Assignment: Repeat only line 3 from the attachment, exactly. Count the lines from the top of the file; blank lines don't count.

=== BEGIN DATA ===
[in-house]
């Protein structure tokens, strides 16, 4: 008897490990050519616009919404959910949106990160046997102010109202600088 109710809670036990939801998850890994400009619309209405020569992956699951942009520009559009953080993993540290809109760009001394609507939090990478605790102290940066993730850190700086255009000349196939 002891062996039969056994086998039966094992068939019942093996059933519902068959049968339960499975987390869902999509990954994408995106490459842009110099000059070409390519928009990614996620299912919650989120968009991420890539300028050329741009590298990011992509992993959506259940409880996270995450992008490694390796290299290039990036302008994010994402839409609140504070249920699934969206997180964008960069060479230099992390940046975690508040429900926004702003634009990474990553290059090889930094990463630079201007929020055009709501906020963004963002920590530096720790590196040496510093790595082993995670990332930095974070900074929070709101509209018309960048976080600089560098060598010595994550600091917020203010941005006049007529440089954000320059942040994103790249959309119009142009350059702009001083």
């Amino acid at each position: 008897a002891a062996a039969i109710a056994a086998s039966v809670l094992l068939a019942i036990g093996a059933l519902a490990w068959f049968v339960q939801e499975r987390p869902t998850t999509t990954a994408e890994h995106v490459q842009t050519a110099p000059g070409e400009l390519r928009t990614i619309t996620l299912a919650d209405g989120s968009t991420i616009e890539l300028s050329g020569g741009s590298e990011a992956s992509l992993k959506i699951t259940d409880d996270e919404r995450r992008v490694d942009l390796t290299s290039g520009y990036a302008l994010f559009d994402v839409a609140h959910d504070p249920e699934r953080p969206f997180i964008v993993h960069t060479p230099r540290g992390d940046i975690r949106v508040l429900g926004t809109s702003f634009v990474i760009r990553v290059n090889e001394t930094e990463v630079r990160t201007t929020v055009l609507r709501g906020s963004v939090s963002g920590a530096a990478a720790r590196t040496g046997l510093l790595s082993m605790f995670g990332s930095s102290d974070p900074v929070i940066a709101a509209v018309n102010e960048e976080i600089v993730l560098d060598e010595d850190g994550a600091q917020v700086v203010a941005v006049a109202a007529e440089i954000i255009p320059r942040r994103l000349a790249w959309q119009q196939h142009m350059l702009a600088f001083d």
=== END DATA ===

């Amino acid at each position: 008897a002891a062996a039969i109710a056994a086998s039966v809670l094992l068939a019942i036990g093996a059933l519902a490990w068959f049968v339960q939801e499975r987390p869902t998850t999509t990954a994408e890994h995106v490459q842009t050519a110099p000059g070409e400009l390519r928009t990614i619309t996620l299912a919650d209405g989120s968009t991420i616009e890539l300028s050329g020569g741009s590298e990011a992956s992509l992993k959506i699951t259940d409880d996270e919404r995450r992008v490694d942009l390796t290299s290039g520009y990036a302008l994010f559009d994402v839409a609140h959910d504070p249920e699934r953080p969206f997180i964008v993993h960069t060479p230099r540290g992390d940046i975690r949106v508040l429900g926004t809109s702003f634009v990474i760009r990553v290059n090889e001394t930094e990463v630079r990160t201007t929020v055009l609507r709501g906020s963004v939090s963002g920590a530096a990478a720790r590196t040496g046997l510093l790595s082993m605790f995670g990332s930095s102290d974070p900074v929070i940066a709101a509209v018309n102010e960048e976080i600089v993730l560098d060598e010595d850190g994550a600091q917020v700086v203010a941005v006049a109202a007529e440089i954000i255009p320059r942040r994103l000349a790249w959309q119009q196939h142009m350059l702009a600088f001083d």